Jamie McLeary (Getty Images)
Scotland’s Jamie McLeary extended his lead to three shots at the midway stage of the inaugural M2M Russian Challenge Cup on the European Challenge Tour after an up and down day in Moscow.
McLeary’s eventful round of 69 saw him move to eight under par, three shots clear of his compatriot Scott Jamieson and the English duo of Tommy Fleetwood and Sam Walker.
The man from Edinburgh, who opened with a round of 65, picked up where he had left off with three birdies in his opening eight holes at Tseleevo Golf and Polo Club, on the outskirts of the Russian capital.
But then disaster struck, as four consecutive bogeys from the ninth hole saw McLeary relinquish the advantage he had so carefully built.
The Scotsman showed commendable mental strength, however, to pick up four shots in his closing five holes, with the highlight a chip in for eagle at the 15th.
McLeary said: “I played really well again today and seemed to be cruising, but then my round took a rather bizarre turn. I hit a bad tee shot on the ninth and made bogey, then on the tenth I got a bit of a bad break with a terrible lie. It was so bad that if I’d tried to hit a full shot, I would’ve missed the ball completely! So I just had to take my medicine and lay up, then on the next two holes I misses short par putts. So from being really comfortable, suddenly everything started coming apart at the seams.
“But I didn’t panic, and the birdie on the 14th got me going again. Then I chipped in on 15, made a good par on 16, almost eagled the 17th and missed a birdie putt on the last. So I’m feeling a lot better than I was about an hour or so ago. At the start of the week I thought eight under par might win it, so if I can sneak a couple of 72s over the weekend, hopefully I won’t be too far away. But I can’t afford to think like that – it’ll just be one shot and one hole at a time.”
Earlier in the day his fellow Scot Jamieson, whose tied runner-up finish at last week’s Kazakhstan Open was the best performance of his fledgling Challenge Tour career, carded a round of 69 to move to five under par.
Jamieson started slowly with bogeys at the second and third holes, but swiftly recovered with birdies at the fourth, fifth and eighth to turn in 35.
After seven straight pars he closed with another two birdies to go into the weekend with a better-than-average chance of capturing his maiden Challenge Tour title.
Jamieson, currently 20th in the Challenge Tour Rankings, said: “I didn’t get off to the best start, although I actually hit a decent drive on the second, but there are two trees in the middle of fairway and I caught one of them. Then on the third I hit a poor tee shot, but after that it was much better. It was nice not to have to play in waterproofs, although the wind really picked up in places. Maybe that’s why there are so many Scots up near the top of the leaderboard, because we’re used to playing in the cold and the wind!
“Whatever the weather, the course is always great to play. The fairways are quite generous, but if you do miss them then you can really get caught out. The greens are in great shape, so I don’t think anyone could complain about the course this week. And I can’t complain about my form, because I’m playing well at the moment. Hopefully I can keep it going for the next couple of days, then enjoy a two-week break in the States with my girlfriend.”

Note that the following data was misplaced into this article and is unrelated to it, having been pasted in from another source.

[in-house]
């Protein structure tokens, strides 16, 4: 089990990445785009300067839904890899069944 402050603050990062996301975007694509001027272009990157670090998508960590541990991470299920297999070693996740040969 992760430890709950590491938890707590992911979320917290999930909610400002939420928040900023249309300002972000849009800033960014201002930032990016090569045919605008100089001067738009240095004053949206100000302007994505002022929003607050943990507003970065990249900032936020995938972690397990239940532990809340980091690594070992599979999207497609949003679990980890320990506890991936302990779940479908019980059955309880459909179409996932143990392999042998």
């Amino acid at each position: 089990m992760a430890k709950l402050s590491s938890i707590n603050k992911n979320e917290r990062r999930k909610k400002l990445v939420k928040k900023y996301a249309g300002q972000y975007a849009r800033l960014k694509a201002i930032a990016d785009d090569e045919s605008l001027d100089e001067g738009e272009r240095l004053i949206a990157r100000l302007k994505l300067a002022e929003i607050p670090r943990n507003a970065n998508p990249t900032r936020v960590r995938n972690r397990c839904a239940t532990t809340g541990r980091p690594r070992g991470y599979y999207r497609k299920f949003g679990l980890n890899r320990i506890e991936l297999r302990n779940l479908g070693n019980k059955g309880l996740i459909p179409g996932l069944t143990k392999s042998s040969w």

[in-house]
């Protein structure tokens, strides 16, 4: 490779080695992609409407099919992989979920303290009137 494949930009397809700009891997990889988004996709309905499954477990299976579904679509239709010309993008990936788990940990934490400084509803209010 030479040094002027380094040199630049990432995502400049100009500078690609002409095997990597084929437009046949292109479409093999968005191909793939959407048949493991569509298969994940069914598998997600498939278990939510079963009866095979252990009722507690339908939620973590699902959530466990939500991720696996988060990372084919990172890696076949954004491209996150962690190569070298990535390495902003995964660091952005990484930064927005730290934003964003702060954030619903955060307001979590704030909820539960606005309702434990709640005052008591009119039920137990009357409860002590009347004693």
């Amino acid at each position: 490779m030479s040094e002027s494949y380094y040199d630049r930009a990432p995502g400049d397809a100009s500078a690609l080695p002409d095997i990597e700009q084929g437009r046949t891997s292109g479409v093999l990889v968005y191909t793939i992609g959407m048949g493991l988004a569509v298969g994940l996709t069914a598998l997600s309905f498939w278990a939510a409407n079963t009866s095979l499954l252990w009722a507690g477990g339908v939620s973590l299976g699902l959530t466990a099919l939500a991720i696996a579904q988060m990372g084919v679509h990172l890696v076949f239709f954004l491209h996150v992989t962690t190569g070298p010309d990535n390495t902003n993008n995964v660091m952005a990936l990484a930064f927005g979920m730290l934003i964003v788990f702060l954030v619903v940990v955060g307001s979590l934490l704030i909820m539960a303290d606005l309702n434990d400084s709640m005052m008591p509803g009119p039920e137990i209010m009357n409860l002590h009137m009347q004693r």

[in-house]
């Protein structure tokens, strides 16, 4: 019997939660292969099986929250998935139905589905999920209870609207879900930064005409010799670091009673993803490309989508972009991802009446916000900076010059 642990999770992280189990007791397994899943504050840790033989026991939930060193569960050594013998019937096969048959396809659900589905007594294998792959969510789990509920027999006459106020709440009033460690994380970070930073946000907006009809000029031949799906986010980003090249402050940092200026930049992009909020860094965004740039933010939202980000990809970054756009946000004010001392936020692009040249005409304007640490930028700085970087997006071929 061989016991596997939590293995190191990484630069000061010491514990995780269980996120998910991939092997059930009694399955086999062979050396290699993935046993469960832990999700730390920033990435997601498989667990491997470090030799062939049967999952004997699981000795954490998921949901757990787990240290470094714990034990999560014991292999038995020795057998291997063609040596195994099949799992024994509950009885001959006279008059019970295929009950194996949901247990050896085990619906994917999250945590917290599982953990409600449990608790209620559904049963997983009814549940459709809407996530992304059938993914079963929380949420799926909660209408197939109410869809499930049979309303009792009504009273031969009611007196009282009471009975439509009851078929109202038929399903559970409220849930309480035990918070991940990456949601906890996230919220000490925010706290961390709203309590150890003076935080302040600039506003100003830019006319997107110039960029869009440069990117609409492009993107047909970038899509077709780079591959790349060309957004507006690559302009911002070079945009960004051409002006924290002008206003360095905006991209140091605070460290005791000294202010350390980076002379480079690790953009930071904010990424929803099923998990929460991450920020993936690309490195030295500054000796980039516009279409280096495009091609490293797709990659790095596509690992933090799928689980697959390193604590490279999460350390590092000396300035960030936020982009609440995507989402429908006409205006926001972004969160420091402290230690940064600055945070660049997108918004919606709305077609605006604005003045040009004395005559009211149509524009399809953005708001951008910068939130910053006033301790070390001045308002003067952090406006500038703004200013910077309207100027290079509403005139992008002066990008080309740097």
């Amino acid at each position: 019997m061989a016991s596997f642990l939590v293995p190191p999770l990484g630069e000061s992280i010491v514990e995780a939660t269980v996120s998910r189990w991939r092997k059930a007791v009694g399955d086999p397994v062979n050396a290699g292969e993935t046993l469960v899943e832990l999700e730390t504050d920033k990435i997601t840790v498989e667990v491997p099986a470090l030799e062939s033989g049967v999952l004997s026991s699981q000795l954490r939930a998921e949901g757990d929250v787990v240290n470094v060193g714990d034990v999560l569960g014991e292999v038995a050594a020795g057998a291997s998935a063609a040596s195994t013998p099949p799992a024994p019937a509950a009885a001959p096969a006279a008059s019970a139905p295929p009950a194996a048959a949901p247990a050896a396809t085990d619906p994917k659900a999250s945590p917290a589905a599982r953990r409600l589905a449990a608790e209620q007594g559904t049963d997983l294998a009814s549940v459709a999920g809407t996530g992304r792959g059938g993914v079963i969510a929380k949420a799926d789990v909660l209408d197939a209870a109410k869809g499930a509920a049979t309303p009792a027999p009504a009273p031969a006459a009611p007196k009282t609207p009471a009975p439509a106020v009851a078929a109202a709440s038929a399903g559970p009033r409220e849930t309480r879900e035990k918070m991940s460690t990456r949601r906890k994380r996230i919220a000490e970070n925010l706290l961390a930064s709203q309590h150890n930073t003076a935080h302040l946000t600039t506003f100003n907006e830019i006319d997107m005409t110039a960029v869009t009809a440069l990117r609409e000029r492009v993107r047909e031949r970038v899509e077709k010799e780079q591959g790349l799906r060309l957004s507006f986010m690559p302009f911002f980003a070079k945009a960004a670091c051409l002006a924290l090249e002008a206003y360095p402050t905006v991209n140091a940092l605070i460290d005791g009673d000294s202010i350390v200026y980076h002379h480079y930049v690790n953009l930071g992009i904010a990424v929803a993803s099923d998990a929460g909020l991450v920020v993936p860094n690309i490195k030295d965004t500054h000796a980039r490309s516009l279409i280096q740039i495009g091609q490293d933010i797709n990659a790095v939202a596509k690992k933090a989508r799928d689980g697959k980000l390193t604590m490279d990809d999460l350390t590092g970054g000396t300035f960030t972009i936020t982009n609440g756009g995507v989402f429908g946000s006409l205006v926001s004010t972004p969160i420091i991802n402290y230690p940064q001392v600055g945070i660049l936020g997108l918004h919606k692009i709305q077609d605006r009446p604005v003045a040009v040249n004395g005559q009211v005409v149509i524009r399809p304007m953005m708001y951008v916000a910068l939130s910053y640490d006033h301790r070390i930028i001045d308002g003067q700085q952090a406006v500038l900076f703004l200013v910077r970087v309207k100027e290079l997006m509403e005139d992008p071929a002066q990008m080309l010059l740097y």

Rising star Fleetwood shot the lowest round of the day, a 66 which included six birdies and an eagle at the par five eighth.
The 19 year old from Merseyside, who finished his amateur career as the leading scratch player on the World Amateur Rankings, seems destined for a bright professional career, having finished second and tied 11th in two Challenge Tour appearances so far this season.
Fleetwood, who started on the tenth tee, said: “I played the first few holes of the back nine terribly on the first day, but today was much steadier. I got it going with a couple of birdies on 14 and 15, then on the front nine – my back nine – I hardly missed a shot. The wind died down on the last few holes, and I certainly made the most of it. Ironically, I don’t even like the eighth hole, even though I eagled it. When I stood on the tee I didn’t really see much reason to go for it, but then I found myself with 230 yards to the green for my second, and hit a draw with my five wood to ten feet. So I like the hole a bit better now! The course in general is set up so well, and the scoring shows it’s really tough. It’s a real test, but I enjoy it.”
Fellow Englishman Walker credited an exemplary putting display to his round of 68. The Birmingham resident has rather lost his way since winning in France earlier in the season, but welcomed his return to form – especially on the greens.
He said: “The last two rounds are probably the best I’ve putted for a very long time. I didn’t play particularly well today, especially off the tee, but I got out of trouble with my putting. That’s given me a lot of confidence, and hopefully I can carry it into the weekend. If I can improve my driving, who knows where it might take me? I’ve been a bit up and down recently, but that’s mainly been down to my putting. Now that I’ve fixed that, my driving seems to have gone a bit off. But if I can bring them both together, I’ll be in good shape.”